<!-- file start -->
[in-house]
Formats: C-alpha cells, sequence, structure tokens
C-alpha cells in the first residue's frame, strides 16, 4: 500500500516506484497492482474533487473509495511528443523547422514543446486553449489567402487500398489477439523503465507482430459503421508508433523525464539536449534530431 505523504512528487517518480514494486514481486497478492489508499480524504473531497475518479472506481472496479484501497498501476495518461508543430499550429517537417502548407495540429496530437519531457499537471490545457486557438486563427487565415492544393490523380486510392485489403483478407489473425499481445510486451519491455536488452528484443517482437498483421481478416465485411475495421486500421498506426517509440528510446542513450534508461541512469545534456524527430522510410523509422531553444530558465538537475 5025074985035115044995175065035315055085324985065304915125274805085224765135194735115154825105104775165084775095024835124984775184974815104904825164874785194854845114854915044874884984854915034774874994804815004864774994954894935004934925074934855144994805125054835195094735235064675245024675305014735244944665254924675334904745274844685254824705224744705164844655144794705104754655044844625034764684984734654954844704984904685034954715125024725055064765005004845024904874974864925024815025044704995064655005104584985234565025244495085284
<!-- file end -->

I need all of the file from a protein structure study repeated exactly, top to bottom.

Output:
[in-house]
Formats: C-alpha cells, sequence, structure tokens
C-alpha cells in the first residue's frame, strides 16, 4: 500500500516506484497492482474533487473509495511528443523547422514543446486553449489567402487500398489477439523503465507482430459503421508508433523525464539536449534530431 505523504512528487517518480514494486514481486497478492489508499480524504473531497475518479472506481472496479484501497498501476495518461508543430499550429517537417502548407495540429496530437519531457499537471490545457486557438486563427487565415492544393490523380486510392485489403483478407489473425499481445510486451519491455536488452528484443517482437498483421481478416465485411475495421486500421498506426517509440528510446542513450534508461541512469545534456524527430522510410523509422531553444530558465538537475 5025074985035115044995175065035315055085324985065304915125274805085224765135194735115154825105104775165084775095024835124984775184974815104904825164874785194854845114854915044874884984854915034774874994804815004864774994954894935004934925074934855144994805125054835195094735235064675245024675305014735244944665254924675334904745274844685254824705224744705164844655144794705104754655044844625034764684984734654954844704984904685034954715125024725055064765005004845024904874974864925024815025044704995064655005104584985234565025244495085284